IF ANYONE knows what Carlton is going to get from new draftee Brooke Vickers, it’s her Oakleigh Chargers premiership coach Jason Davenport.

And if Vickers needs any advice on what it’s like to call IKON Park home, it’ll be former Carlton AFL development coach Jason Davenport.

Speaking to Carlton Media after Vickers was drafted to the Blues last week, Davenport’s praise of the utility couldn’t have been higher.

One suspects that it was a similar conversation to the one he had with Daniel Harford on draft night, as revealed by AFL Media’s Riley Beveridge column on what occurred inside the war room last Tuesday night.

Leaning towards selecting Vickers with their third pick on the night, Harford couldn’t have been more sure of who the Blues were bringing into the Club.

“I had a good chat to ‘Harf’ leading into it — she’s a star,” Davenport said.

“She can come across as quite shy, but she’s very competitive and ‘white-line fever’ is almost the term I’d use with her. I’m a massive fan of the way she plays — she brings such energy and positivity to any environment, which is such a valuable addition.

“She sets really high standards on herself, she wants to be the best she can be. We all go about that in different ways, but it’s her competitive nature and ability and willingness to work in-game which was as good as I saw across the board in the NAB League.”

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After three pre-seasons at Carlton in a development coaching role, Davenport took on the role as senior coach of both NAB League sides at the Oakleigh Chargers.

This season, the Chargers went onto obtain premiership success in the NAB League Girls Grand Final, with Vickers a key part of that.

And the man commonly known as ‘Juice’ inside the four walls of IKON Park will be keeping a keen eye on Vickers, who he believes will continue going from strength to strength under Harford’s tutelage.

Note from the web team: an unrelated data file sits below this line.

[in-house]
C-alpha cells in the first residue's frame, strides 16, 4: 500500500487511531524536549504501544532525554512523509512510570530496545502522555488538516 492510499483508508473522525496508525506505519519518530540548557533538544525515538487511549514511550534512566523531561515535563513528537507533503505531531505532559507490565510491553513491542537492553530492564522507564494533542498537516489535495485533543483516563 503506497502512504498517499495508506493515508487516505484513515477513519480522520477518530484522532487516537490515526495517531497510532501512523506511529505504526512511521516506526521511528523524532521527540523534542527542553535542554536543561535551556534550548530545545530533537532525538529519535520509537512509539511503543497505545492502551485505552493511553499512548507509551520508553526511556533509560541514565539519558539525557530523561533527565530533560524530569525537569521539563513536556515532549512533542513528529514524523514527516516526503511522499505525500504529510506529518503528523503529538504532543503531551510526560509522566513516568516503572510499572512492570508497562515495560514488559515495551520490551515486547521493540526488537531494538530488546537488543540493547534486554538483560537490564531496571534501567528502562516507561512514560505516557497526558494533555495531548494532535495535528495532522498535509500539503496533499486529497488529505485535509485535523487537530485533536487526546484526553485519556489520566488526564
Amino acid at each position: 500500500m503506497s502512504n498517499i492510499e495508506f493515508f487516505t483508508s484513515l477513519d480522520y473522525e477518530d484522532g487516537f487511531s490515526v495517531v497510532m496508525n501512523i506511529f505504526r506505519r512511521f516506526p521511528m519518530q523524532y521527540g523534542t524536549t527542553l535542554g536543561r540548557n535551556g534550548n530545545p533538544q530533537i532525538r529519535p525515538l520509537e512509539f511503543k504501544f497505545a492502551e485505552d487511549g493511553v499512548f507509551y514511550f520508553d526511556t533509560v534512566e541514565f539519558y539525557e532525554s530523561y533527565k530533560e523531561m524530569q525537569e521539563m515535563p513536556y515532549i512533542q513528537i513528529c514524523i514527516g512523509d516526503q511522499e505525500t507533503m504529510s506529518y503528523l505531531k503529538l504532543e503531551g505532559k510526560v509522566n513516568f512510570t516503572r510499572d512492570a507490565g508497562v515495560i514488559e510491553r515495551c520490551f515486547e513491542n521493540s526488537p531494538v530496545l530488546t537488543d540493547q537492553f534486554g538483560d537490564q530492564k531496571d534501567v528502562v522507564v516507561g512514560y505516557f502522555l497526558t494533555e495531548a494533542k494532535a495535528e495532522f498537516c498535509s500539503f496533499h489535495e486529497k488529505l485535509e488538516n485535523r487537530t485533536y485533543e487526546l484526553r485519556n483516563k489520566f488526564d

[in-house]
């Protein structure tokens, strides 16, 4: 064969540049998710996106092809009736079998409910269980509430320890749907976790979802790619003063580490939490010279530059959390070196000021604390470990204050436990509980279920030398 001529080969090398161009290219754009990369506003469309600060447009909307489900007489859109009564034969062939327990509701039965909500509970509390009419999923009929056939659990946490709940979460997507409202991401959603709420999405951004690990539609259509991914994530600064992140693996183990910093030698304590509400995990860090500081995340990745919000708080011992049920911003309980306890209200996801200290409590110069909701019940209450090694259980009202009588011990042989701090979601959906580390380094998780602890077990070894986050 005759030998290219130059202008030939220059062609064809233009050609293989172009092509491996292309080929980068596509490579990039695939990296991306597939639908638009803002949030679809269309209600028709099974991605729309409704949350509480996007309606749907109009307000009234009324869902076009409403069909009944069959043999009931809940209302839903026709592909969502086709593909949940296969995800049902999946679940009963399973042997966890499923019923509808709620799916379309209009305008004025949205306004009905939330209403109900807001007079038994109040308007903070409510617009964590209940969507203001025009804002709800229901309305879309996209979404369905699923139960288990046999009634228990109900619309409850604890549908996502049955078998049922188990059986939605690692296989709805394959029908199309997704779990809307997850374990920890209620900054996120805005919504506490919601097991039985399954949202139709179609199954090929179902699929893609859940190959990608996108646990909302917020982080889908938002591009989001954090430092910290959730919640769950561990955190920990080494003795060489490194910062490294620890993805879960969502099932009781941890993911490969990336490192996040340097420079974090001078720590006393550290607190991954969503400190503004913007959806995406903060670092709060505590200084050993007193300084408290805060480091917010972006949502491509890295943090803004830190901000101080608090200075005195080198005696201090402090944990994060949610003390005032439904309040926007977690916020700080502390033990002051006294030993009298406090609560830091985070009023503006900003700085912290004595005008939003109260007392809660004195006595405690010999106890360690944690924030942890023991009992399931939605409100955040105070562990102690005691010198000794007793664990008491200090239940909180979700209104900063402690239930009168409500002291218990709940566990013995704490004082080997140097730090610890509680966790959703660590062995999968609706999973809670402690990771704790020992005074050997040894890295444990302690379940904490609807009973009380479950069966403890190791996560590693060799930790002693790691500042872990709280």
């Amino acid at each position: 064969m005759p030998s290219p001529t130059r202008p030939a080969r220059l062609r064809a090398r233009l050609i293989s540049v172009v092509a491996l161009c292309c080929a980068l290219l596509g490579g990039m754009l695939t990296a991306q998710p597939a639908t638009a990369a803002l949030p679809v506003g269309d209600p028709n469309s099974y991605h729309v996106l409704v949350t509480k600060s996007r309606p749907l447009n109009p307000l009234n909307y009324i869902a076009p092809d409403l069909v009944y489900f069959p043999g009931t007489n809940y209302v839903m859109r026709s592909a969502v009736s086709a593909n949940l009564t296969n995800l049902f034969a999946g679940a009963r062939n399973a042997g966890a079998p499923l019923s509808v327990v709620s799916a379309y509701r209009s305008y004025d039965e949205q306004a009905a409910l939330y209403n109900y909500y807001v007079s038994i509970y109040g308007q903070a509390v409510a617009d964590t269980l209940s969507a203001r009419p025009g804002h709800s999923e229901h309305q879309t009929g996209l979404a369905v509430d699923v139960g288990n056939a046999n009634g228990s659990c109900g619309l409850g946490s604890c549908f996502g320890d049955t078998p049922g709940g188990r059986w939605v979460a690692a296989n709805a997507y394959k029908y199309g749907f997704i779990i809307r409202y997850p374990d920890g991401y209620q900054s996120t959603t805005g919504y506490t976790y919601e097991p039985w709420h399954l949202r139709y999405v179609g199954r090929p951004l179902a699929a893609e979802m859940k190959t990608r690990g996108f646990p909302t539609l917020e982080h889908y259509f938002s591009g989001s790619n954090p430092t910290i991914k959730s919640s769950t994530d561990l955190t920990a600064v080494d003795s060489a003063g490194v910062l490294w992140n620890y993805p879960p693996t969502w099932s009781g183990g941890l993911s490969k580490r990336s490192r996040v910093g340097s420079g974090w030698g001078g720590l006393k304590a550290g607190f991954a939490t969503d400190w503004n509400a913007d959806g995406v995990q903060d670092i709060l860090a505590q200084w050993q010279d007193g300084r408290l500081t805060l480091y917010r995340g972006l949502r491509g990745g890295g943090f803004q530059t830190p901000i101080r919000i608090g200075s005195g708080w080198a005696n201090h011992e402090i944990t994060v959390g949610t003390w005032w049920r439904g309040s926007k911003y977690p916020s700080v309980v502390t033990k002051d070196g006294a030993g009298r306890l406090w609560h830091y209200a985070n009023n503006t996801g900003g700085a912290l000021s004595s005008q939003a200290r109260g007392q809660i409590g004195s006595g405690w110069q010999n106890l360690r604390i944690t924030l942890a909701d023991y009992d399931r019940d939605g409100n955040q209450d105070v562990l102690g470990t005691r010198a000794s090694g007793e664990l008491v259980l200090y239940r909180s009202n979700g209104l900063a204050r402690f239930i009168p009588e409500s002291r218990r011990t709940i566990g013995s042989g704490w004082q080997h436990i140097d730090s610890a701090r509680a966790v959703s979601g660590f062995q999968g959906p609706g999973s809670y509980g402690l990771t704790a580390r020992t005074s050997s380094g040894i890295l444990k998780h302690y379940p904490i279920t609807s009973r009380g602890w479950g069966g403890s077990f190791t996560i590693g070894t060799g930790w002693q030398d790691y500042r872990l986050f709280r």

“I’m really invested in my girls program and having that success means you can advocate for them. The thing for me with Brooke is her ability to play her role at a really high level: the flexibility and coachability piece is huge,” he said.

“Her upside in regards to going to a program where she’ll have the ball in her hands are and kicking more from a skillset perspective — her growth is going to be there for everyone to see.

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“She’s going to get opportunities to grow as a player, which is really exciting. And her mindset and the way she embraces team football in really difficult positions on the ground was a clear indication that her football knowledge is at a really high level.”

Vickers was an ever-present member of Oakleigh’s defensive setup in the first half of the season, but when Davenport and his coaching staff identified a breakdown in offence, Vickers was the player they decided to roll up from half back and onto a wing.

Playing the role widely regarded as the toughest in football for the final six weeks of the season including a finals campaign, Vickers flourished, further heightening her reputation among the draft pool.

“We had a great group this year and she naturally became one of our leaders because of her willingness to play a role,” he said.

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“We knew her natural characteristics meant she’d work tirelessly to support the defence: she cares about other people and on the wing, her willingness to help out and support as a winger to be the first one back was critical.

“Her ability to keep us connected between our back half and forward half when we moved her to the wing was when we really started to build some good synergy and play our best footy.”

Had things played out a little differently, Vickers’ footballing talents could’ve been lost if she persisted with the bat and ball of cricket.

However, Davenport believes that it was the rough and tumble of the code that meant Vickers is exactly where she’s meant to be — and cricket’s loss is the Game Changers’ gain.

“There’s no doubt that she’s an athlete,” he said.

“The competitive element that football provides was probably what tipped her over the edge. The ability to crash into packs and launch at balls in the air as well as defend aggressively was something she really embraced: it’s probably where footy has captured her in the last six months.

“Her natural personality is one of high energy, and being completely invested in her team and her people. She might come across as shy for those who meet her for the first time, but her competitive nature speaks for itself once she crosses that line.”